New Police 'Surge' For Whanganui Only A Trickle

New Zealand First says it is no wonder Whanganui crime is out of control with the government’s much touted “surge” of extra police barely a trickle.

“Most people know crime is getting out of hand and Police CARD (Communications and Resource Deployment system) data reveals over 7,000 burglaries were reported in Whanganui between 2006 and June 2016,” says New Zealand First Leader and Member of Parliament for Northland, Rt Hon Winston Peters.

“This shows the government’s promise of 67 new police for the entire Central Police District is not even close to what is needed. We are talking about a vast area from the North Taranaki Bight, across to Ruapehu then south to Otaki and right across to the Tararua ranges.

“National’s slow boat to extra police means that if the people who live there are lucky, they may see 14 of these new police on duty by mid-next year.

“Yet a fair number will be hoovered up by National’s weak-kneed liberal approach to law and order. National has lifted the age of criminal responsibility. That’s one example of doing the opposite to what is needed.

“How many new police will make it onto the frontline is one question. The next is whether National is funding police to be on the streets when crime happens. The police rosters we have, for 11 December 2016 to 17 January 2017, do not make good reading.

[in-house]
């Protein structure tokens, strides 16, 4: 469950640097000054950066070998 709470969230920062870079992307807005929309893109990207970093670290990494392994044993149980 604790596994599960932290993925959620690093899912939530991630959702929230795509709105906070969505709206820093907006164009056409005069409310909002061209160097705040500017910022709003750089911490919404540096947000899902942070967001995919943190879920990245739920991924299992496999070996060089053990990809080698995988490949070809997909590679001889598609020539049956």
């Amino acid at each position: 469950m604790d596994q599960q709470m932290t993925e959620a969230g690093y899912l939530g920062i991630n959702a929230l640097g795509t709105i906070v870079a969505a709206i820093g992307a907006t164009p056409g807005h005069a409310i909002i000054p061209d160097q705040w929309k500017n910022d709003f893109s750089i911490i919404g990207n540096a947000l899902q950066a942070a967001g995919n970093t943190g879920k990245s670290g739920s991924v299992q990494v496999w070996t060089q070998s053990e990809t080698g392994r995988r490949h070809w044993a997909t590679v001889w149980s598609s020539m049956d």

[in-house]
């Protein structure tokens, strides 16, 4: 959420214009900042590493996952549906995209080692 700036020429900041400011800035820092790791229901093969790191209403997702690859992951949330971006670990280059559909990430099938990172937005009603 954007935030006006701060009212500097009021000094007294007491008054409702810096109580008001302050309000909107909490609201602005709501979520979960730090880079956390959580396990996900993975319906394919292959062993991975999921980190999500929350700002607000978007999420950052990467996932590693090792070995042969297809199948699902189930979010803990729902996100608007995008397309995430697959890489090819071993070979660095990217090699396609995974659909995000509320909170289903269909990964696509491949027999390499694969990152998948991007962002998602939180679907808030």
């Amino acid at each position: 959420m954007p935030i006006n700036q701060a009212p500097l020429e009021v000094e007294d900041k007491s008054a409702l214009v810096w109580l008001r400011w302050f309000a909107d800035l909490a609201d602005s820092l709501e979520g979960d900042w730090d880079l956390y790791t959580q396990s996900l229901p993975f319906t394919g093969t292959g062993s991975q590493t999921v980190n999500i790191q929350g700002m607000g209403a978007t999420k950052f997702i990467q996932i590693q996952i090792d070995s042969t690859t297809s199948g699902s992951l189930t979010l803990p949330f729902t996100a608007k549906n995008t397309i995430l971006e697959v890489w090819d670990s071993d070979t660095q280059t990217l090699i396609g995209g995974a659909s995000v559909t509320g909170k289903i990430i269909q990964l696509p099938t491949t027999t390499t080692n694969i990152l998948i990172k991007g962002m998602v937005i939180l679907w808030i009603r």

“Either there’s a lot of crime in Whanganui between 7am and 5pm, or this government is penny pinching when the people who live there most need police.

“On 14 December last year, at 2pm, 106 police were on duty – Whanganui’s ‘Peak Police’ on the rosters we have. Contrast that with 10 January 2017 when, between 2.45am and 6am, a solitary officer was covering 10 towns from Waiouru to Whanganui.

“It’s a similar story with the number of police dog handlers in the Central Police District. A peak of six handlers being on duty was reached over several days in December but worryingly, this fell away to none being on duty at certain times.

“New Zealand First says 1,800 police are needed throughout New Zealand urgently to get policing back on track but those police need to be on duty when crimes take place,” says Mr Peters.